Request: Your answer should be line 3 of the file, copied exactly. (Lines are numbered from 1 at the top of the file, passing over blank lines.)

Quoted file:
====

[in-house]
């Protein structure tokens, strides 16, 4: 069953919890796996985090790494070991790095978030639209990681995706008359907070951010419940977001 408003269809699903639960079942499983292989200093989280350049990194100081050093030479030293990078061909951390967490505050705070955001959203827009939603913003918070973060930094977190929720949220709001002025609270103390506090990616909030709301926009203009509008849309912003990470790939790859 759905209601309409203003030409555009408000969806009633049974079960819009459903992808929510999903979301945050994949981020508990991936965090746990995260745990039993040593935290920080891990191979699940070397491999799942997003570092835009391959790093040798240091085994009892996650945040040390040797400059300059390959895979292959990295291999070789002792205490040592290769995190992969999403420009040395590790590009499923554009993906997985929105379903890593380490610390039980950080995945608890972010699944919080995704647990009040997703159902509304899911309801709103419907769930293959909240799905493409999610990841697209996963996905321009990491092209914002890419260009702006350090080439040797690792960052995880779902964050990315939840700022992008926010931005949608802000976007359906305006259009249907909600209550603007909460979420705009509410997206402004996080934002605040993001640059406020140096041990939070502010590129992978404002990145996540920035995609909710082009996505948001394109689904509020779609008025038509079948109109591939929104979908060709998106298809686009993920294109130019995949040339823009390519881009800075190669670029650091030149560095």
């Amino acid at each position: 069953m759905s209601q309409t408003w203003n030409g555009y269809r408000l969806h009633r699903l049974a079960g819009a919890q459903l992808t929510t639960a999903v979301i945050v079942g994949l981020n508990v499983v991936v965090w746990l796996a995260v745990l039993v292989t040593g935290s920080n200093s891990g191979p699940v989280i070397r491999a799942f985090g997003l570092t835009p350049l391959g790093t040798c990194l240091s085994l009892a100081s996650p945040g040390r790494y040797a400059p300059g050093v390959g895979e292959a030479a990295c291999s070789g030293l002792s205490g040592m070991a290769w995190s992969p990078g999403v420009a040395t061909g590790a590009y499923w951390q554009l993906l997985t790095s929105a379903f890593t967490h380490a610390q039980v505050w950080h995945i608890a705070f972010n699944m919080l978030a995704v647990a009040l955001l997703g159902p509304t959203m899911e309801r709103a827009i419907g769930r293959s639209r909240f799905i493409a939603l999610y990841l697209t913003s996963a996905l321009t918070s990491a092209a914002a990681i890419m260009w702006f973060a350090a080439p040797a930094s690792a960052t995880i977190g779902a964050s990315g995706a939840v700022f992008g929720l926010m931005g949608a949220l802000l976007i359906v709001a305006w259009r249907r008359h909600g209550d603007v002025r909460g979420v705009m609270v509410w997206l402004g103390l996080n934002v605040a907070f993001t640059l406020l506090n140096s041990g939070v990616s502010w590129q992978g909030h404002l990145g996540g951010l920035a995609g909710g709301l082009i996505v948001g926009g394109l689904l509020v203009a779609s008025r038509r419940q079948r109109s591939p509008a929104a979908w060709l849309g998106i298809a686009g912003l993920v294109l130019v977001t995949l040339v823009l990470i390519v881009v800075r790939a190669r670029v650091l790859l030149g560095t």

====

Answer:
């Amino acid at each position: 069953m759905s209601q309409t408003w203003n030409g555009y269809r408000l969806h009633r699903l049974a079960g819009a919890q459903l992808t929510t639960a999903v979301i945050v079942g994949l981020n508990v499983v991936v965090w746990l796996a995260v745990l039993v292989t040593g935290s920080n200093s891990g191979p699940v989280i070397r491999a799942f985090g997003l570092t835009p350049l391959g790093t040798c990194l240091s085994l009892a100081s996650p945040g040390r790494y040797a400059p300059g050093v390959g895979e292959a030479a990295c291999s070789g030293l002792s205490g040592m070991a290769w995190s992969p990078g999403v420009a040395t061909g590790a590009y499923w951390q554009l993906l997985t790095s929105a379903f890593t967490h380490a610390q039980v505050w950080h995945i608890a705070f972010n699944m919080l978030a995704v647990a009040l955001l997703g159902p509304t959203m899911e309801r709103a827009i419907g769930r293959s639209r909240f799905i493409a939603l999610y990841l697209t913003s996963a996905l321009t918070s990491a092209a914002a990681i890419m260009w702006f973060a350090a080439p040797a930094s690792a960052t995880i977190g779902a964050s990315g995706a939840v700022f992008g929720l926010m931005g949608a949220l802000l976007i359906v709001a305006w259009r249907r008359h909600g209550d603007v002025r909460g979420v705009m609270v509410w997206l402004g103390l996080n934002v605040a907070f993001t640059l406020l506090n140096s041990g939070v990616s502010w590129q992978g909030h404002l990145g996540g951010l920035a995609g909710g709301l082009i996505v948001g926009g394109l689904l509020v203009a779609s008025r038509r419940q079948r109109s591939p509008a929104a979908w060709l849309g998106i298809a686009g912003l993920v294109l130019v977001t995949l040339v823009l990470i390519v881009v800075r790939a190669r670029v650091l790859l030149g560095t």